I think the parable of the sower is often misunderstood, much due to the fact that we are farther and farther from an agricultural society. We’ve spent so many sermons hearing and telling potential disciples that the sower is about becoming a believer. It encompasses that I believe, but the scope is grander than that.
It begins by asking, why does the Sower sow? It’s simple, but the hinge of the whole parable. When a gardener or a farmer plants a seed, what is he or she hoping for? If they plant a tomato seed, are they hoping for a tomato plant? Yes, but that’s not really it, is it? In a natural non-GMO world, wouldn’t the gardener want a tomato plant that also produced tomato viable seed? Of course.
But even that is not it. Would a gardener be grateful for a plot of tomato plants that produced a thousand such seeds, but . . . without one tomato? In fact wouldn’t the seeds be by definition, not viable, since they are all likely to produce more plants with no fruit?
The fruit is the point of the whole exercise. And it’s the key difference between the four categories in the parable. Only one group produces a plant that bears fruit. Now, with something like wheat, the fruit and seed are the same object, but they are different concepts. One is valuable for reproduction: one is for food value.
We get all wrapped up in the seed = the word; the word = the Messiah. But the point of the sowing is the fruit. And what is fruit? It is the goodness, the desirability which contains the seed. See the point of God’s sowing the word in our heart is not to produce just more of the word, he’s not trying to make a bunch of preachers. What he’s growing is a garden of good and desirable things that “happen” to come from and hold within themselves the word. The same word that can then implant in someone’s heart to reproduce Messiah again in the fruit of another person’s life.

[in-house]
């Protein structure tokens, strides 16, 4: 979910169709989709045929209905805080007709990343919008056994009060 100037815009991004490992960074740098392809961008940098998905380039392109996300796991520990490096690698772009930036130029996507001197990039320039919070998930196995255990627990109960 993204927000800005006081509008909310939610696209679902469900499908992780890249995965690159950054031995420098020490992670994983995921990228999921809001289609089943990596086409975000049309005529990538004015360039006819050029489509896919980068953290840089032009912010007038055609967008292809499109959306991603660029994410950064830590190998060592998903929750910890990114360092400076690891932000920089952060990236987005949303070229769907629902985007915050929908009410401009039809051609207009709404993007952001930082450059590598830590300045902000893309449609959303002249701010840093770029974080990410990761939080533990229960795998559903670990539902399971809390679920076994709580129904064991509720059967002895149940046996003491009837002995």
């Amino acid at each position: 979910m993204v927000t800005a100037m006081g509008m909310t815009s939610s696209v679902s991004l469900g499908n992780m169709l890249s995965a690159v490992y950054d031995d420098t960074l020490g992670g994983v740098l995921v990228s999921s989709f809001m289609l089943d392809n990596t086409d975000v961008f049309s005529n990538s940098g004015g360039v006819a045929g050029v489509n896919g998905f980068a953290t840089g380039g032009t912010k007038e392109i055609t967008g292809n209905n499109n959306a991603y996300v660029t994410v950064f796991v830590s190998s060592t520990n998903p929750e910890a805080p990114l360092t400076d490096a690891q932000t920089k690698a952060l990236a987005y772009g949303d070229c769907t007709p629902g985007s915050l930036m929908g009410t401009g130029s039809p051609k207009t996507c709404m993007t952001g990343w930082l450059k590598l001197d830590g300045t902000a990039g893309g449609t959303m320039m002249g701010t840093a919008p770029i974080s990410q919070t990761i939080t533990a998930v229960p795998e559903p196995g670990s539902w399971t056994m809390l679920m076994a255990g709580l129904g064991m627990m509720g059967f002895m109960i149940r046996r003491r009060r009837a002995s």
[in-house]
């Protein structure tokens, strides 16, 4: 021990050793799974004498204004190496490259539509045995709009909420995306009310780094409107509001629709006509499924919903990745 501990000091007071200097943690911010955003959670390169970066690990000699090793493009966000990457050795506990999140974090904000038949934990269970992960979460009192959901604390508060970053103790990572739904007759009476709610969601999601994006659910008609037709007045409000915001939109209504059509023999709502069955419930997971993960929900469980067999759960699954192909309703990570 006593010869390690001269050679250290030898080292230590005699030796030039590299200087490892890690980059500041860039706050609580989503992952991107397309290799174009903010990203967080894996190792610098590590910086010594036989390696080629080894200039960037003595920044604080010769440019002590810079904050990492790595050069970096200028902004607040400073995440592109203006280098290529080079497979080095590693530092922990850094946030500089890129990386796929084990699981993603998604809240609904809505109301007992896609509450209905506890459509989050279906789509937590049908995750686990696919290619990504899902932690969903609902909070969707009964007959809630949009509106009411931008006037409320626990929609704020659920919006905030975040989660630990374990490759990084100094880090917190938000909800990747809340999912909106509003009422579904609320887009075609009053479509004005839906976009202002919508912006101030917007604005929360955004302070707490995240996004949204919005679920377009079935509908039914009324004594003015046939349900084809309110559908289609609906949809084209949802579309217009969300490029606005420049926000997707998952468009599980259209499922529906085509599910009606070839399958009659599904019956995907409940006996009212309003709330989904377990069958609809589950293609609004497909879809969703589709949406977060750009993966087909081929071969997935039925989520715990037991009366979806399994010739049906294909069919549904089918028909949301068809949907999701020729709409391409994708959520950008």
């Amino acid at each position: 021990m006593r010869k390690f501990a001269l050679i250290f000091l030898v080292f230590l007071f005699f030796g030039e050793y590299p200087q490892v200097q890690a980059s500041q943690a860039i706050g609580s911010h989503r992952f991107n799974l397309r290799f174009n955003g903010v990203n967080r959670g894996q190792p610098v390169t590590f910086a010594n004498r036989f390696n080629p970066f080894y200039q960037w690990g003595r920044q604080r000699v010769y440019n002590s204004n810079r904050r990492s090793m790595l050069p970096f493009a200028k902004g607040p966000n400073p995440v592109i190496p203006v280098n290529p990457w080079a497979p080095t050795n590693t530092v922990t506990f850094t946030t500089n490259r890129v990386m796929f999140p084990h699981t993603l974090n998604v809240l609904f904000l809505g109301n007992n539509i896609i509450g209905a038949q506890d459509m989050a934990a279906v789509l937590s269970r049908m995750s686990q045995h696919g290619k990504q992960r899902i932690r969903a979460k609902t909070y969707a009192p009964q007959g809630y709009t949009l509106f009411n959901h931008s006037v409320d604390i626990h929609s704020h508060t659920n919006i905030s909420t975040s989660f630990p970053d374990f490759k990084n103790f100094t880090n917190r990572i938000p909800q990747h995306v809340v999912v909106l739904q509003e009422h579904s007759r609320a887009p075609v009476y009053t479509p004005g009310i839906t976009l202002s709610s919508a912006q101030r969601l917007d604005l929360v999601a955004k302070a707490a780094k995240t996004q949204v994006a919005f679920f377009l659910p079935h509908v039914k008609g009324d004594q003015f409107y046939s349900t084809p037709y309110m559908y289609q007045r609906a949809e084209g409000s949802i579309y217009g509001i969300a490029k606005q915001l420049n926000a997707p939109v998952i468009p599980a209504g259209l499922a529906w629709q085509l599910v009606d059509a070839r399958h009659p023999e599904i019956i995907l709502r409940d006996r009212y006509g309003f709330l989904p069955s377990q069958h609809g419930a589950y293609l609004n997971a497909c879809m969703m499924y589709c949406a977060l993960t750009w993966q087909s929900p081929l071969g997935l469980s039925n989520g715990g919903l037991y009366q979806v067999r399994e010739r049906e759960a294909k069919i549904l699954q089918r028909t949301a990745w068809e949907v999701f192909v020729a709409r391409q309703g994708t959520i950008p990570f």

It seems to that the mere transfer of information is not the point. It is the package deal that is sought. God is making people desirable by the change in their lives. The bitter man who becomes a forgiver. The betrayed woman who finds love for her betrayer. The person who gives when others grow weary. When these people are met, getting to know them, the world will find within them the Messiah, but they ask about that seed because of the way they live because of their sweetness.
We need to get away from this meaningless debate about who has gone through a ritual to be born again. God doesn’t seem to care who is born again, nearly as much as he cares about who produces fruit. And we definitely need to get away from the heresy that says good works are just the lucky fallout of a relationship. Changed lives is the only point of redemption. Even in the passage (John 3) that introduces the concept of being born again, being born again is not the goal: the goal is to see and to enter the kingdom. The kingdom is the goal, and what is the kingdom like?
It is like a sower who went out to sow . . .